David Lockhart did not see the meteoric rise of messenger RNA and lipid nanoparticles coming.

Thanks to the worldwide fight against Covid-19, mRNA — the genetic code that can be engineered to turn the body into a mini protein factory — and LNPs, those tiny bubbles of fat carrying those instructions, have found their way into hundreds of millions of people. Within the biotech world, pioneers like Alnylam and Intellia have demonstrated just how versatile LNPs can be as a delivery vehicle for anything from siRNA to CRISPR/Cas9.

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Bris­tol My­ers pledges to sell its Ac­celeron shares as ac­tivist in­vestors cir­cle Mer­ck­'s $11.5B buy­out — re­port

Just as Avoro Capital’s campaign to derail Merck’s proposed $11.5 billion buyout of Acceleron gains steam, Bristol Myers Squibb is leaning in with some hefty counterweight.

The pharma giant is planning to tender its Acceleron shares, Bloomberg reported, which add up to a sizable 11.5% stake. Based on the offer price, the sale would net Bristol Myers around $1.3 billion.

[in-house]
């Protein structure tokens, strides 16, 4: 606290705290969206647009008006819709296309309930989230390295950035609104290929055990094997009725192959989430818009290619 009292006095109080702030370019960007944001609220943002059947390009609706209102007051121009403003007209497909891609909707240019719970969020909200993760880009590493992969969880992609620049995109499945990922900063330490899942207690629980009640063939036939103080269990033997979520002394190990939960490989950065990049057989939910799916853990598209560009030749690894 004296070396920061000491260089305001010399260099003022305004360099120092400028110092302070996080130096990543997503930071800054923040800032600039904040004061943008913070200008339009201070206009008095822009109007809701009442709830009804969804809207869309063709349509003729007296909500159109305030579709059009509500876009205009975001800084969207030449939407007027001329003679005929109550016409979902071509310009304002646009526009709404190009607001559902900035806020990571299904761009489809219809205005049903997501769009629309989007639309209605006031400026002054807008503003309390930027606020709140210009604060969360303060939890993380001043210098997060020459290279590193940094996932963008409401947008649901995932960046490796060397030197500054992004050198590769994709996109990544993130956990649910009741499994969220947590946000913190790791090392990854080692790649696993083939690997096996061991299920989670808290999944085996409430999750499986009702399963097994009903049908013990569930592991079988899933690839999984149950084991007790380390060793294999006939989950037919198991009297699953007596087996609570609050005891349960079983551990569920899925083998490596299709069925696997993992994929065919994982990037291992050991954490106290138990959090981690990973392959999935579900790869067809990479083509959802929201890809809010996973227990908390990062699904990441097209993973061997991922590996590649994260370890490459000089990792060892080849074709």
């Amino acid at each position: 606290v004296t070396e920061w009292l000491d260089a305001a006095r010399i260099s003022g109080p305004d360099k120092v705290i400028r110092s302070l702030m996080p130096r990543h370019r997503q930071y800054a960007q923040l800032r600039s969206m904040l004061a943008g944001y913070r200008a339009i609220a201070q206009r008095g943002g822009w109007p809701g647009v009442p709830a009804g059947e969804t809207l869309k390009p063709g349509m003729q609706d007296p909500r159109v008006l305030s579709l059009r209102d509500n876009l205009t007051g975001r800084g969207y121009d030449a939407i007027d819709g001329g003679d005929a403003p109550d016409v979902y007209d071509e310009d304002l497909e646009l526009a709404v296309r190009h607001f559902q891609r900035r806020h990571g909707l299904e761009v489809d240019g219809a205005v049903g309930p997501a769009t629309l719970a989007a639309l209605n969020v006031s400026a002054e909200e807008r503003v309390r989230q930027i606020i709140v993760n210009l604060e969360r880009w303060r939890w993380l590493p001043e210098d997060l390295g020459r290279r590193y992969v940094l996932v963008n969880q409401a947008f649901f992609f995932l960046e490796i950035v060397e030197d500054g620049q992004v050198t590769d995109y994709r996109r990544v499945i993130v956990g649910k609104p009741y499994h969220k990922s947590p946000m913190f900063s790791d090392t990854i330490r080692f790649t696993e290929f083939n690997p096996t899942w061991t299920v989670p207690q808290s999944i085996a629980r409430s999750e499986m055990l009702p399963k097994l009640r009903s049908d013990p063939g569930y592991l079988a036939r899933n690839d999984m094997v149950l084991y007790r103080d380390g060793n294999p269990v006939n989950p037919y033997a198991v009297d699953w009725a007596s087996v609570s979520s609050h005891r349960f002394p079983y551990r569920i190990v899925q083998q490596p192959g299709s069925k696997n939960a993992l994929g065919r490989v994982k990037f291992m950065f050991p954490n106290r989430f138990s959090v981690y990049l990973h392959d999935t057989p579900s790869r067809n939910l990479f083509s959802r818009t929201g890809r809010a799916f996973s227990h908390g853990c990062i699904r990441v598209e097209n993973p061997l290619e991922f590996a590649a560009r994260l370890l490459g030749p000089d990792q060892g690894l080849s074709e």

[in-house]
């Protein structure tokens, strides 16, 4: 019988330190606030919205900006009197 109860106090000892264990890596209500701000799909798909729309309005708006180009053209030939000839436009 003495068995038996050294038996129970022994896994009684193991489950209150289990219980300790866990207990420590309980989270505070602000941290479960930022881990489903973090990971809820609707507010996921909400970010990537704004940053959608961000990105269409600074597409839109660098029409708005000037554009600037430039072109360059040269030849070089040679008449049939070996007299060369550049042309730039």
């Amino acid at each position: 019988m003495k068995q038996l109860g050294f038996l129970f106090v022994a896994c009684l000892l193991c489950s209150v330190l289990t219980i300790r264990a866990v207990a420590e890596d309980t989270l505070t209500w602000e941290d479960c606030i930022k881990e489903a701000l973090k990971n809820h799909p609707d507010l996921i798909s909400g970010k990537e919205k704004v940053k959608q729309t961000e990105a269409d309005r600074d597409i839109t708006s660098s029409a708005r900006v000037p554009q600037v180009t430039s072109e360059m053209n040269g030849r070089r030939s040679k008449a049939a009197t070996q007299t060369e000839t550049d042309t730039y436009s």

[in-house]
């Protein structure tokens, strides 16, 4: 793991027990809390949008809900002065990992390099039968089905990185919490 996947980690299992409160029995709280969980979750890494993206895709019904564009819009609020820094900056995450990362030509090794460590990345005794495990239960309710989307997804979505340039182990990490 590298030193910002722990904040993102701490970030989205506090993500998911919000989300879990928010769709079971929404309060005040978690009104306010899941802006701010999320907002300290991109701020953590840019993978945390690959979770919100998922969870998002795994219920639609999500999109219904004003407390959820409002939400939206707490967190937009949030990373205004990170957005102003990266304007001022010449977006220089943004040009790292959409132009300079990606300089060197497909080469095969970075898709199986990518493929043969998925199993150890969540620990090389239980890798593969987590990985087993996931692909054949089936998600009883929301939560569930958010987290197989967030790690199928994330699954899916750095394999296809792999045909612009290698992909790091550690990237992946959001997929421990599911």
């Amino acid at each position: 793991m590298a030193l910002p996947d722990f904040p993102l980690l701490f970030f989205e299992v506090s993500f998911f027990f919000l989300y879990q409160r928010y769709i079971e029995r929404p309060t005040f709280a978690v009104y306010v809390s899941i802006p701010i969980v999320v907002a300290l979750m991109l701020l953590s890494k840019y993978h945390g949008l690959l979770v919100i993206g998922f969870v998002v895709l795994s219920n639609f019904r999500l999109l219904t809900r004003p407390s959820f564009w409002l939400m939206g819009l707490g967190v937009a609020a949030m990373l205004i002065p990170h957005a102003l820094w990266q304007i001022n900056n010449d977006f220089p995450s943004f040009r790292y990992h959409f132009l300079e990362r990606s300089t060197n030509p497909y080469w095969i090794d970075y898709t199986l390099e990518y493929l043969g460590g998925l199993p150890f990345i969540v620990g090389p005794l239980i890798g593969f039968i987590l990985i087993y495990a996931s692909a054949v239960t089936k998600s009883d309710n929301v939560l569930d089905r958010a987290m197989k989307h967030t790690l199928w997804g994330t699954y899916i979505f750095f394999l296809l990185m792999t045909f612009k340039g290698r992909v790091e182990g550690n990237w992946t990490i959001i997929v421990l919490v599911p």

To complete its deal, Merck needs a majority of shareholders to agree to sell their shares.

Leen Kawas (L) has resigned as CEO of Athira and will be replaced by COO Mark Litton

Ex­clu­sive: Athi­ra CEO Leen Kawas re­signs af­ter in­ves­ti­ga­tion finds she ma­nip­u­lat­ed da­ta

Leen Kawas, CEO and founder of the Alzheimer’s upstart Athira Pharma, has resigned after an internal investigation found she altered images in her doctoral thesis and four other papers that were foundational to establishing the company.

Mark Litton, the company’s COO since June 2019 and a longtime biotech executive, has been named full-time CEO. Kawas, meanwhile, will no longer have ties to the company except for owning a few hundred thousand shares.

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Some can­cer pa­tients now have to find oth­er op­tions as Bris­tol My­er­s' Abrax­ane falls in­to short­age from man­u­fac­tur­ing woes